Saturday, January 26, 2013


Now that we have the continent sized area more or less resolved, it's time to zoom further down a layer and focus on Kingdoms and Sociology.  Again, since the World Builder's Guide allows you to approach world creations from a couple of different angles, I'm skipping the first chunk.

The first real decision I need to make is "Cultural Archetype."  Not surprising, it's pretty hard for most of us to come up with a really unique and different fantasy culture and unless you already have a really strong idea, you're probably better off just stealing from history.  There's a chart, but this is a no-brainer for me--Dark Ages Europe.

Next is races.  At this point something hits me--I have no idea how big of a Kingdom I wish to focus on.  The WBG tends to divide the available states into Small, Medium, and Large Kingdoms, or an Empire.  I really have no idea what I size I want the Kingdom I'm focusing on to be.  I mean, I can see my "dark ages" community being anything from a tiny duchy to part of a vast, if heavily decentralized realm, similar to Charlemagne's Empire.  So, let's leave it up to a die roll.  I got a 3--so I'll be dealing with a Large Kingdom.

Moving on to races, a Large Kingdom should have 1-3 Primary races and 2-9 Secondary races.  Each primary race makes up 25-50% of the population, with each secondary race being 1-10%.  Now, I haven't really picked where this Kingdom will be, but I know I want it somewhere in the Human dominated North-west peninsula's.  As such, Human will definitely be at least one of the Primary races.  Rolling some dice, I get: 3 Primary and 4 Secondary races.  Hmm, these results somewhat surprised me, as I didn't view this kingdom as being a racial hodgepodge--if anything I thought I'd see more Secondary Races.

Well, let's see where this takes us.  I know Human will be one of the races, as it's the dominant one in the area.  I flip back a few pages and roll on the race tables I used for continent map.  For Primary, I get: Humans and Orcs.  Hmm, that's two Human groups.  Well, ok--one group is descended from the barbarian conquerors, and the other, now serfs, are the natives who have lived here since the days of the Elven Empire, if not before.  The Orcs are apparently the dominant bad guys in the area, based on their numbers.  It also opens the door for Half-Orcs as a PC race--I might even bust out my old Complete Book of Humanoids and allow Orcs as a PC race.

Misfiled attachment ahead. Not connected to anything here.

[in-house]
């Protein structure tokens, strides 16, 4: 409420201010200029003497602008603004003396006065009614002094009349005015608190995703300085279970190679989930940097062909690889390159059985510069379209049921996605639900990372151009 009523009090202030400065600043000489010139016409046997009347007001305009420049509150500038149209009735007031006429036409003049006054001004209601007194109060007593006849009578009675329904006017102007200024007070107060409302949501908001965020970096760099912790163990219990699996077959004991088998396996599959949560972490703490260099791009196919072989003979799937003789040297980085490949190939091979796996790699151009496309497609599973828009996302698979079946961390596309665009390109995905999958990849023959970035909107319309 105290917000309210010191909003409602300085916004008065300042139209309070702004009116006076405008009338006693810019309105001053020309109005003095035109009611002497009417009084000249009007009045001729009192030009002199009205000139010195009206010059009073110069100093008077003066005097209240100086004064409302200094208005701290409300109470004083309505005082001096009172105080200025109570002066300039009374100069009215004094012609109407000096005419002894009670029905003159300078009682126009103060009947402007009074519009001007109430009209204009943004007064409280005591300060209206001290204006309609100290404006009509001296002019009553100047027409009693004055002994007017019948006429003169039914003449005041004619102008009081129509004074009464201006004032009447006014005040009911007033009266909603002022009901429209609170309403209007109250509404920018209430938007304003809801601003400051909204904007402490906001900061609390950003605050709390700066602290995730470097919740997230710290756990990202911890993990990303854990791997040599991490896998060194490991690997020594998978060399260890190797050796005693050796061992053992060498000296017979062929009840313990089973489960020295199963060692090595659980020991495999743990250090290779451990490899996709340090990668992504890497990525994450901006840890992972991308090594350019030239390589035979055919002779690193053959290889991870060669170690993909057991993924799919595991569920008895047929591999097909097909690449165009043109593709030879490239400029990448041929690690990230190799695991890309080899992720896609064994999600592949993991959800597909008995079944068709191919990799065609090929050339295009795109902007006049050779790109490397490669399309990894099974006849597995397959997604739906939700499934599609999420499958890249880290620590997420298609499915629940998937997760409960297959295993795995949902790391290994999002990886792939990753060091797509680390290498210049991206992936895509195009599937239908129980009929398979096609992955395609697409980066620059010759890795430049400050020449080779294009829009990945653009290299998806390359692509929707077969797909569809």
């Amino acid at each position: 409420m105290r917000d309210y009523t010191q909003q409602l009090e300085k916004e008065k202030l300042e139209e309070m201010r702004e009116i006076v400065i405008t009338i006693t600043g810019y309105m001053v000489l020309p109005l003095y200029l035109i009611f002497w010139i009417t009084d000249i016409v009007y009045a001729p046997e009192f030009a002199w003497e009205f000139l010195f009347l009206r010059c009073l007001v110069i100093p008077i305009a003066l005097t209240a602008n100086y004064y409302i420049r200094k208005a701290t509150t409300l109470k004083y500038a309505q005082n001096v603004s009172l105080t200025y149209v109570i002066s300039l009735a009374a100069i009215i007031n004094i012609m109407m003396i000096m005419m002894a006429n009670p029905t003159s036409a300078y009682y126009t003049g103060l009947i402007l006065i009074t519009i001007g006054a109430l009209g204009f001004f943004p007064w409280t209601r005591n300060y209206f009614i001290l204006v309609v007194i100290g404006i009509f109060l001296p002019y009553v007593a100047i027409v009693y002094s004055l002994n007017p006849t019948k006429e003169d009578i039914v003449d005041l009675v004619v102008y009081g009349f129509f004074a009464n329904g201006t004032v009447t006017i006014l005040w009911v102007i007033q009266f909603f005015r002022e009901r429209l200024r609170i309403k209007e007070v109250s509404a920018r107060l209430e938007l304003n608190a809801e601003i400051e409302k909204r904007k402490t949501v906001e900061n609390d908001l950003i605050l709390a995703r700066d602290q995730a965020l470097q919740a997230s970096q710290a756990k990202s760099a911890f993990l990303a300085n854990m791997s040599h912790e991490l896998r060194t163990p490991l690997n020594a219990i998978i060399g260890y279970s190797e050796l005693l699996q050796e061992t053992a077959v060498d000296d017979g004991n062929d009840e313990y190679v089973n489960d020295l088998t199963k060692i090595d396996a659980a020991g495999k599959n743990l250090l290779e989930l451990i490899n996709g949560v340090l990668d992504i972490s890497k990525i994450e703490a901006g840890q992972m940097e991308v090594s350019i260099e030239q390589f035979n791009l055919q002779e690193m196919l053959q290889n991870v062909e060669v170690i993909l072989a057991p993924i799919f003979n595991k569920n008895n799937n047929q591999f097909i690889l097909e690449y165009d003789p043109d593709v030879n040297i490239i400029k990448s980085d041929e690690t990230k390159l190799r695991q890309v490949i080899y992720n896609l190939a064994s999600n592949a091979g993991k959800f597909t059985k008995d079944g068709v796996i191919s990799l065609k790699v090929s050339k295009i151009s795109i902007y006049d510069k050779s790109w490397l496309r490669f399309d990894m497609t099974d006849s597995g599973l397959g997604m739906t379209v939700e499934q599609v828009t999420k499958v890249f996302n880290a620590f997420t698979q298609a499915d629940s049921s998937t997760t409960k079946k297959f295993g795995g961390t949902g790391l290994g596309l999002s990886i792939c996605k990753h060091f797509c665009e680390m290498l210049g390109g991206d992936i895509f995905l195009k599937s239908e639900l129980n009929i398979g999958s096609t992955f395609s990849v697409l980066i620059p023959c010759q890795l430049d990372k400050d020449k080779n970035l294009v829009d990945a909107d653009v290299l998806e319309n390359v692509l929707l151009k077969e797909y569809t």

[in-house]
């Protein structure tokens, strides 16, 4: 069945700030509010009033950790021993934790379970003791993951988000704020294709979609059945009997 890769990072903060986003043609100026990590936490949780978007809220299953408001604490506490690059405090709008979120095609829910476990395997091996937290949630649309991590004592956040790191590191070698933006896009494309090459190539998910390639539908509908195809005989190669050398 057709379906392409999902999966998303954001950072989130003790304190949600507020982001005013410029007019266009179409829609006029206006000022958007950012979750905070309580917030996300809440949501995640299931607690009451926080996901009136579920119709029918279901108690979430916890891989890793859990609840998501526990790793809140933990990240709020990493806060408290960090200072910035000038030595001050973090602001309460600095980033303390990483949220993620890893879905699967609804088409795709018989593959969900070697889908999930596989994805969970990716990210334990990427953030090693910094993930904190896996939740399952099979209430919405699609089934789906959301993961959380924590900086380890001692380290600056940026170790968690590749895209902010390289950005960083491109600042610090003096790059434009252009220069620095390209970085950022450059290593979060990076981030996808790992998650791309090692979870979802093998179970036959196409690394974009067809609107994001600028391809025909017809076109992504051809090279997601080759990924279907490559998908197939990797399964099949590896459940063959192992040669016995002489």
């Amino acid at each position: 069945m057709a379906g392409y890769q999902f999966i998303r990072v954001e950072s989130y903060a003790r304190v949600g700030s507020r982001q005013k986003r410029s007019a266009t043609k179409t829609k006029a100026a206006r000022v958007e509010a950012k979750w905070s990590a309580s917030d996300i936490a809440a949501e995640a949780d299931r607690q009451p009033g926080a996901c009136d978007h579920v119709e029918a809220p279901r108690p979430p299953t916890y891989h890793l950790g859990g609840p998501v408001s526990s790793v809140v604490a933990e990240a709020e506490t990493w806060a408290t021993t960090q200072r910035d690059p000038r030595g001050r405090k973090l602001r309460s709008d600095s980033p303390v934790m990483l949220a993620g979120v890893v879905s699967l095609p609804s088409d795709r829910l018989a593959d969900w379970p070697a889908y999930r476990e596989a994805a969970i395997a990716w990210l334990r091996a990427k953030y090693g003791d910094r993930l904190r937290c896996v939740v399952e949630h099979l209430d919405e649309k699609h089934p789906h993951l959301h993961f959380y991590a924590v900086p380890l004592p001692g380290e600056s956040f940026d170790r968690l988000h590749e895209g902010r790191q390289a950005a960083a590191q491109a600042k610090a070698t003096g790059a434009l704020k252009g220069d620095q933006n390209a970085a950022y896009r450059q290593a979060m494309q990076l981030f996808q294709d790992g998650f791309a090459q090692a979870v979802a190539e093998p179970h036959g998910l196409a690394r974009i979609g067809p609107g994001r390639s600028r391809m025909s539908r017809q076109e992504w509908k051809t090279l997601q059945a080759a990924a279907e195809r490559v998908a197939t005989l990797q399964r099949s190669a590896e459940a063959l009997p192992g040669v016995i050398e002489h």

Next, I have 4 Secondary Races to focus on. Again, going back to the race chart, I end up with: Goblin, Human (another group!), Dragon, and Dwarves.

Hey, check it out, Dwarves finally make an appearance in my setting.  My gut says that the Orcs took out their ancient fortresses and drove the Dwarves to the surface.  The Dragon's may or may not be a fully populated Race--one particularly powerful beast may be all that's there.   The Goblins--probably the toadies of the Orcs, though...I might do something slightly different.

I've always liked the idea of Spontaneous Generation--the idea that creatures just develop from the world around them.  I especially like this when it comes to monsters in D&D as I believe that some monsters should just be monsters--evil, vile things that need to be wiped out.  When our heroes bust into a cavern after killing a dozen Orcish warriors and see two dozen women, a dozen kids, and a half dozen grandparents--well, suddenly, our PC's aren't so heroic, are they?  Now, this can be used to add flavor and nuance to the world, and to add elements of morality and politics and the like.  But, I also want there to be just straight up monsters, so I'm going to say now that Orcs dervice from Spontaneous Generation, growing deep in the darkness among the dead where horribly tragedies took place.  Goblins are their immature versions--if they get enough meat and time, they eventually "grow" into Orcs.